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The Pathocomplex Process


When Thomas Newcomen, an English smith, created the first steam engine in 1712, he never guessed that this event would bring our mankind to such a dimensional deadlock at the end of the 20th century. The industrial revolution and the dramatic process of urbanization following it were the starting points of evolutional, biological and adaptive changes that brought our human physiology to its present state.

In the second half of the 18th century, as a result of industrial and urban developments, our mankind makes a sharp turn towards urbanization, estranging from its natural conditions in the meanwhile. The human environment undergoes tremendous changes. Based on fundamental changes of the human life conditions, biological and evolutionary reorganizations in its body and systems emerge.

Before that moment, our mankind lived on Earth in relatively constant conditions for over 15–20 thousand years. In relationship to nature, no chemicals for increasing yields of agricultural products were used and ultraviolet irradiation had penetrated the ground with less intensity. Owing to these factors, a very limited number of antigens would penetrate the body. As a result, the blood retained its more or less ideal flow characteristics.

Human B-lymphocytes
Human B-lymphocytes

Humanity’s sharp turn towards urbanization in the second half of the 18th century, the use of technology and various chemicals in our daily lives has contributed to the sudden creation of a severe load on our immune system. Within a short period of time, thousand varieties of new antigens, including technical, chemical, radiological and endogenous antigens as well as antigens arising from stressful situations came about and attacked the human body. Until that time, all of the body’s defense reactions were balanced and evenly divided out between all of blood’s leukocytes. Every cell carried out its fight against rarely attacking antigens with its specific mechanisms. Gradually, with the advent of antigens of high molecular weight, including biological antigens, the body’s defensive function shifted to primarily lymphocytes and B-lymphocytes, in particular. Protein or humoral immunity emerged to the first place.

Until that time, the protein molecules i.e. immunoglobulins G, E, D, A and M, synthesized by В-lymphocytes, entered bloodstream and hunted for foreign substances attaching themselves to these substances with their variable ends. These complexes, i.e. protein complexes with antigens, were destroyed by different mechanisms with the help of different blood cells from the group of lymphocytes, including monocytes, macrophages, granulocytes and others.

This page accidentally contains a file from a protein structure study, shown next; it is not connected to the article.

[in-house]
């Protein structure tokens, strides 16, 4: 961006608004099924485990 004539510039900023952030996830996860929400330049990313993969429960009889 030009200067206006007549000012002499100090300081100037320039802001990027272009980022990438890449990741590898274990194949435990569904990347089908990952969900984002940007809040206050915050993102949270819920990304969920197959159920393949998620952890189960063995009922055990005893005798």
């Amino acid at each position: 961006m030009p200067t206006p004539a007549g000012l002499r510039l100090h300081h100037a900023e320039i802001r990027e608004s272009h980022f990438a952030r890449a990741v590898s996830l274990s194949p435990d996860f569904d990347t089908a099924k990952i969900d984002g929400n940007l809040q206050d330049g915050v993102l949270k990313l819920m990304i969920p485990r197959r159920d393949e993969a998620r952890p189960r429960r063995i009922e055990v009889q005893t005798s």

Due to the changes in the defensive mechanism of leukocytes that have occurred over the course of the last centuries, the defensive protein molecules remain fixed on the surface on B-lymphocytes in most cases and hunt for foreign substances whilst circulating in the blood flow in such form. At foreign substance’s penetration to the body, B-lymphocytes surround it from all directions and bind to it, fixating with variable ends of their surface proteins, i.e. immunoglobulins. This is how immune complexes are formed. Their purpose is the eradication of antigens and in particular, antigens of high molecular weight.

Following antigen destruction, these immune complexes must disassemble wherein B-lymphocyte cells are released one by one and thus continue on performing their defensive function. This occurs when the number of B-lymphocytes and the number of antigens have a logical relationship. This means that following their release from one of the complexes, B-lymphocytes must be able to circulate some time freely in the circulatory system. If the number of antigens, particularly antigens of protein origin, exceeds the number of B-lymphocytes, then these cells are not able to freely circulate in the blood upon disassociation, but instead are forced to immediately proceed towards eliminating another antigen, thus forming a new complex. Consequently, В-lymphocytes are incapable of swimming freely in the blood flow and they are continuously or most of their time of existence and circulation in the bloodstream associated in complexes.

The function of disbanding immune complexes, i.e. releasing B-lymphocytes from these complexes, is carried by several chemical substances that must be constantly synthesized into the blood serum. With an endless increase of antigens in the modern world, and particularly antigens of high molecular weights, on the one hand and a decrease in synthesis of substances required for the release of B-lymphocytes as a result of biological changes that occurred in the human body over the past centuries on the other hand, B-cells have less and less chance to circulate in the bloodstream without being associated to complexes. Thus, they are almost continuously encompassed in these complexes.